Bill English lost the fight and gained a wider audience, but political planners say the impact on voters of his boxing foray will be neutral.

The National leader's baby face was marked by a black eye as he got back behind his parliamentary desk yesterday after losing a split decision to former university colleague Ted Clarke.

Mr English said his blood nose and bruises were not as painful as hits he suffered in training.

His decision to enter Thursday night's Fight for Life charity boxing event was spurred by the suicide of a teenage nephew five years ago. But it was also seen as part of an election- year makeover to help Mr English to connect with a wider audience.

It worked a treat with an appreciative fight crowd and yesterday with people in the street.

"Down the street in Wellington I must have got stopped 20 times," Mr English said. "They were saying, 'Good on you, great to see it', but a couple said, 'You did well not to get your head bashed in'."

Mr English said the event's profile had got him recognised by people who otherwise were not interested in politics, but that was not his motivation. At election time people would judge him on his political performance, not his punching ability.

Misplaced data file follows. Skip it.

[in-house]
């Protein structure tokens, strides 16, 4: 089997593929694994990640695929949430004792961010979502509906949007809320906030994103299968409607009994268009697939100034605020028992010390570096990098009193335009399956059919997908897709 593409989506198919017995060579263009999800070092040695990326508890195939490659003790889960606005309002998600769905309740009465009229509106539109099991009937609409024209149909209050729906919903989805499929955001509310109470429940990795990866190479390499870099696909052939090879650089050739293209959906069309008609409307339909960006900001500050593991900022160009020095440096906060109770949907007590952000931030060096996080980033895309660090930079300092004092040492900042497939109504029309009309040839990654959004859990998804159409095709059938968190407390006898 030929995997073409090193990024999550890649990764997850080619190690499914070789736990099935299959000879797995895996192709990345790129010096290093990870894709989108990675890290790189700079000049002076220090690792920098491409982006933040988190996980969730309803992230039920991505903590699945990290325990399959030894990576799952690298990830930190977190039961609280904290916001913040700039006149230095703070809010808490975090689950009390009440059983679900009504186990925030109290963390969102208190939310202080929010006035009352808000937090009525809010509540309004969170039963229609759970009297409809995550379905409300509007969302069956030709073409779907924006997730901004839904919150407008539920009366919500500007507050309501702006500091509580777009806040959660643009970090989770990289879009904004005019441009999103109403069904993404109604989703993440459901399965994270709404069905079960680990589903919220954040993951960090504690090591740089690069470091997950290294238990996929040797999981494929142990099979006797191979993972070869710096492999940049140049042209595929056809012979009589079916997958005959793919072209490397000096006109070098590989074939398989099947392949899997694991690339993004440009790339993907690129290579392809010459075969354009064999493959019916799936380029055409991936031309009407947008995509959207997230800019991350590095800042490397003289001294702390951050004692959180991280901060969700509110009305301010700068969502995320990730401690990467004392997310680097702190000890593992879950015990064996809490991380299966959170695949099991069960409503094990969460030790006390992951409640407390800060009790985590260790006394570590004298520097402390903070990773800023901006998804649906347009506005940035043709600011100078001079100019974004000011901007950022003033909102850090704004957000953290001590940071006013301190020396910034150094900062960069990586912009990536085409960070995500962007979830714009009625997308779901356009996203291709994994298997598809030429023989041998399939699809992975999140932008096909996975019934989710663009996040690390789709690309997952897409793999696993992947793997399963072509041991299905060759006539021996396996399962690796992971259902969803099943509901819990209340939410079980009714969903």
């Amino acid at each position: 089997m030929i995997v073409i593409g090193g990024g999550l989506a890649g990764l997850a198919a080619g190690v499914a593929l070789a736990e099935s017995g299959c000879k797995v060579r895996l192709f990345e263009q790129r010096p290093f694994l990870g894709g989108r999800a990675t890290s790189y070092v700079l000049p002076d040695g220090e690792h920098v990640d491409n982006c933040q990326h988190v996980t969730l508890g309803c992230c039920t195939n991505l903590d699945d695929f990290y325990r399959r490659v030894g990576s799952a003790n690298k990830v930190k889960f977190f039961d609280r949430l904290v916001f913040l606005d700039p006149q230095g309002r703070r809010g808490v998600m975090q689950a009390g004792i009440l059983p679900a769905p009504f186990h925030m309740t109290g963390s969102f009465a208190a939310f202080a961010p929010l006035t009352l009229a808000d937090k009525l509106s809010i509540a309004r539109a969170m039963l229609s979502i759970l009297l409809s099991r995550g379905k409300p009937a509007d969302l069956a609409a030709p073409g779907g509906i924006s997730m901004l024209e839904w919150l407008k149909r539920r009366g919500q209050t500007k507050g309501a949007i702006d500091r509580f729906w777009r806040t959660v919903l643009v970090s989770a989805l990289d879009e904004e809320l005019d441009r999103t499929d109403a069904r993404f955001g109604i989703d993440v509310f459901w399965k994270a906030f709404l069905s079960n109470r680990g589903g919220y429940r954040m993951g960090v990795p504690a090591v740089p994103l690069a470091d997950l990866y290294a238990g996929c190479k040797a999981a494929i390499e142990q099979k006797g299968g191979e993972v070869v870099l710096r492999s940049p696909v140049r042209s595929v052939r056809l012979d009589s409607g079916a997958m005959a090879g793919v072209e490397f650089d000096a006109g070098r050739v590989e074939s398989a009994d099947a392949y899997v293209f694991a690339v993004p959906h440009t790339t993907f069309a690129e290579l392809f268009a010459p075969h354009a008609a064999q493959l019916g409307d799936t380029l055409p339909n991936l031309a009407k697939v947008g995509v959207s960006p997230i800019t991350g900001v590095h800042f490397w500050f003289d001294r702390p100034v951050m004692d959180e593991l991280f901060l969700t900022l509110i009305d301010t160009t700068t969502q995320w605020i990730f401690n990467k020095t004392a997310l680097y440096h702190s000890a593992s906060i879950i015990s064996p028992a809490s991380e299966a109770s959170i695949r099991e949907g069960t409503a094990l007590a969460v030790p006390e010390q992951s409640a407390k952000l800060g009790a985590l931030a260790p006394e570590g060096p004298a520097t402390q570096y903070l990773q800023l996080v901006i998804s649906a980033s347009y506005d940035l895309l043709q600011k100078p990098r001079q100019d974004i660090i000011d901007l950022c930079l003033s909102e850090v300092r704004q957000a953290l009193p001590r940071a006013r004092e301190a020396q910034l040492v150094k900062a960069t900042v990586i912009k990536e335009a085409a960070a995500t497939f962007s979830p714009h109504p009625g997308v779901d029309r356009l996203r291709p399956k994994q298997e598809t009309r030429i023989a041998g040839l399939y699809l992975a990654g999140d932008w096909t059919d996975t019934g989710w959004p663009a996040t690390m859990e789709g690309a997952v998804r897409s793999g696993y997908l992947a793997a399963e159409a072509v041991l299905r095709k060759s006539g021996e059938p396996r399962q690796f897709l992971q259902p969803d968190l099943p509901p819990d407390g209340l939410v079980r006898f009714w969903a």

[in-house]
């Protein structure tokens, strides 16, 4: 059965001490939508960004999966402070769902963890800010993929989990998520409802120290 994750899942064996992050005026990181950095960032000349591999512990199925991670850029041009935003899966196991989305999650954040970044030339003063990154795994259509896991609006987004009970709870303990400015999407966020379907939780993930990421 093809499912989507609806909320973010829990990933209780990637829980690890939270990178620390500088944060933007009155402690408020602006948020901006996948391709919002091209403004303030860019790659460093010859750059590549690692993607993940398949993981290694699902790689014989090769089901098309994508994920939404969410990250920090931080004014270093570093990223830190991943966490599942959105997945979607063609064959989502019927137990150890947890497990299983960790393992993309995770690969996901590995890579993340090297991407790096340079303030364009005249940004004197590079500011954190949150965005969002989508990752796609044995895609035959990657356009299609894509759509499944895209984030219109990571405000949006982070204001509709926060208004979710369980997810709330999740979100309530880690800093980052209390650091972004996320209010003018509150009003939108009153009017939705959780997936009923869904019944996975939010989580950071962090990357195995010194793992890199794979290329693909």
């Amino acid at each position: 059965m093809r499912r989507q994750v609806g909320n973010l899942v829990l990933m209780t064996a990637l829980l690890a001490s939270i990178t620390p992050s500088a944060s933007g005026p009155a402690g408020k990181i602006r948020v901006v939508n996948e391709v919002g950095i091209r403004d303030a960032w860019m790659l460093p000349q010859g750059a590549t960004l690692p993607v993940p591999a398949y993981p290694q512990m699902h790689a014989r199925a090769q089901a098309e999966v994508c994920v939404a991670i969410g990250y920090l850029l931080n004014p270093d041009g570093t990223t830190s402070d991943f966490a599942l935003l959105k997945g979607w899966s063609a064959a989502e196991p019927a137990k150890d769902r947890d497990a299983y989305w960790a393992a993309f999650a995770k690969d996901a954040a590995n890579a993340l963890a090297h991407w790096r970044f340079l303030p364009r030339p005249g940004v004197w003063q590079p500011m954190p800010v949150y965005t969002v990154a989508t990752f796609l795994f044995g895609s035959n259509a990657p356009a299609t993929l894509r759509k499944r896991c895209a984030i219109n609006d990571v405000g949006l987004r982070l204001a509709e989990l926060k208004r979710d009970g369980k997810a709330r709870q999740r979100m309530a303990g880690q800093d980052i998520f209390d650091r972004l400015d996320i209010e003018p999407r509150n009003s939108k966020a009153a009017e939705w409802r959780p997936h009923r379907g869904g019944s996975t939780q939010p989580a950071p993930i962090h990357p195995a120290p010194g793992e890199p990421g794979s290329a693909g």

Alliance president Matt McCarten agreed that voters would not be swung by Mr English's swings.

He said that as a political ploy the fight was risky because images of Mr English hitting the canvas could have haunted him in the election leadup.

There was also a risk of turning off women voters, but this would be balanced by a wider appreciation of him among working-class men as a good bloke.

"I think it's probably neutral. It's not going to change people's votes.

"But really, haven't we moved on from two blokes trying to damage each other?" Mr McCarten asked.

It has been a week of political contrast between "Raging" Bill English and Helen Clark, who returned from Samoa after delivering another official apology.

Yesterday, an irritated Prime Minister refused to get into a debate over her saying sorry, but said there were no more apologies planned.

Mr English has no plans for a competitive career but said: "I guess I could get used to 2000 people chanting my name if it happened often enough."

* The latest poll has another uppercut for National - down two points to 29 per cent.

The NBR poll out yesterday has Labour up two points to 53 per cent and the Greens up nearly two points to 7.2 per cent.

The poll would allow Labour to govern alone.